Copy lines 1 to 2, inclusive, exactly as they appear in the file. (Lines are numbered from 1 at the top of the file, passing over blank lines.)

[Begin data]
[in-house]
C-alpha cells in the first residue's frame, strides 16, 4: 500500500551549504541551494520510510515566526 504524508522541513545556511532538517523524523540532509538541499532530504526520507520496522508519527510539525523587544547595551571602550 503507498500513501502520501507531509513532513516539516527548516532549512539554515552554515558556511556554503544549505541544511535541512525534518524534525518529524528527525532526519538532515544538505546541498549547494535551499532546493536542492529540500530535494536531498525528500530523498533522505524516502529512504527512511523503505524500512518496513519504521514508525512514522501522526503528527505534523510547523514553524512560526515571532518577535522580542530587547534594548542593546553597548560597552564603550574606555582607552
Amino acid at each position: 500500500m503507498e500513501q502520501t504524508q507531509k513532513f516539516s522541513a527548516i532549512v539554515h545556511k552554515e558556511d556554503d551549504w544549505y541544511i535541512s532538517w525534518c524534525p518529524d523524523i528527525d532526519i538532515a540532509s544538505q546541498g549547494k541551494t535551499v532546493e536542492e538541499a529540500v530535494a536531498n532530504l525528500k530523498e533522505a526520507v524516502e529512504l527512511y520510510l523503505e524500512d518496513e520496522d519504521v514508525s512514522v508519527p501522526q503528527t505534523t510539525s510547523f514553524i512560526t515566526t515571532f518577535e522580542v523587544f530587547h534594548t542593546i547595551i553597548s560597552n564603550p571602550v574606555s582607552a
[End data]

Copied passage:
[in-house]
C-alpha cells in the first residue's frame, strides 16, 4: 500500500551549504541551494520510510515566526 504524508522541513545556511532538517523524523540532509538541499532530504526520507520496522508519527510539525523587544547595551571602550 503507498500513501502520501507531509513532513516539516527548516532549512539554515552554515558556511556554503544549505541544511535541512525534518524534525518529524528527525532526519538532515544538505546541498549547494535551499532546493536542492529540500530535494536531498525528500530523498533522505524516502529512504527512511523503505524500512518496513519504521514508525512514522501522526503528527505534523510547523514553524512560526515571532518577535522580542530587547534594548542593546553597548560597552564603550574606555582607552